Baltimore Orioles starting pitcher Yovani Gallardo makes his Orioles debut with a 4-2 win over the Minnesota Twins. (Kevin Richardson/Baltimore Sun video)
Baltimore's introduction to Yovani Gallardo revealed a pitcher who has become more of a tactician than a flamethrower, more concerned with giving every pitch purpose than getting caught up in flash.
Gallardo earned the win in his Orioles debut — a 4-2 victory over the Minnesota Twins on Wednesday — and he did so by mixing pitches and speeds, relying on his slider early to complement a high-80s fastball and dabbing in a curveball and changeup.
He held a pesky Twins lineup to one run on two hits, striking out four and walking three. He lasted just five innings, pulled after 89 pitches. Take away Byron Buxton's two doubles, and the rest of the Twins lineup was 0-for-15 with three walks against Gallardo.
Gallardo, who signed six days into spring training workouts, is still a work in progress. He entered the season with just 13 spring innings under his belt, and while he showed he can flip the switch when the season starts, the Orioles know there's much more to expect.
"I think he's getting there," said Orioles manager Buck Showalter, who wanted to cap Gallardo at 90 pitches after he threw 70 in his final spring start. "He's a guy who's going to add and subtract. I think he's a guy who's kind of evolved and knows who he is and who he isn't, a guy who keeps you in the ballgame and gives you a chance to win it if you catch it and score some runs. On a given night, he's carrying a little extra stuff, get a little deeper in the game. He's a pitcher and he doesn't give in in counts and knows when to pitch backward."
When the Orioles signed the 30-year-old right-hander to a two-year deal worth a guaranteed $22 million, what they needed him to do was add stability. Ever since then, the Orioles rotation has taken on a much different look. Kevin Gausman is on the disabled list. Mike Wright is the No. 4 starter. Miguel Gonzalez is gone.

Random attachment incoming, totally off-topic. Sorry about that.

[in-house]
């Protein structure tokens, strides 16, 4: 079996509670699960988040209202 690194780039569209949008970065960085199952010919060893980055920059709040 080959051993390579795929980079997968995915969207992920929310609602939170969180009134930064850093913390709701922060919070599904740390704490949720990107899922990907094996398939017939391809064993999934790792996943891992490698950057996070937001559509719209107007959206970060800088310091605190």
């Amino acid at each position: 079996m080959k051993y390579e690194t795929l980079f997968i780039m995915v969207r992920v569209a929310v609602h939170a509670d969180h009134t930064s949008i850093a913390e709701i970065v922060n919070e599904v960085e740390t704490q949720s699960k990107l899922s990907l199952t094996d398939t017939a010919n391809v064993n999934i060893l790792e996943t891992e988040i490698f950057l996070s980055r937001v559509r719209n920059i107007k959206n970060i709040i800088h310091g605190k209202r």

Over the past seven seasons, Gallardo averaged six innings per start (6.01 innings over 223 starts), which details a long track record of deep starts. That's what the Orioles need.
Despite a 10.38 ERA in four Grapefruit League starts this spring, he tempered any concerns with five scoreless innings in his final spring outing. Both Gallardo and Showalter were confident the results would be there when it mattered, especially given his recent history of poor springs before solid regular seasons.
And while Gallardo isn't the strikeout pitcher he used to be — he averaged 204 strikeouts per season from 2009 to 2012 — he has still been productive. The mid-90s fastball has given way to an array breaking balls and off-speed pitches. He has evolved into a contact pitcher, which plays well in front of a solid Orioles defense.
"Honestly, I don't think about velocity at all," Gallardo said. "The most important thing that I've always thought about is location, locating your pitches. That was and still is my No. 1 priority. Changing speeds, I think you can go ask any hitter, I think that's the hardest thing. If you're mixing a big difference between your fastball and your off-speed pitches, it's tough, but I pitch to contact. That's the most important thing to me. I'm going to go out there and keep doing it. I feel confident with the numbers I've put up throughout my career and it's not going to change."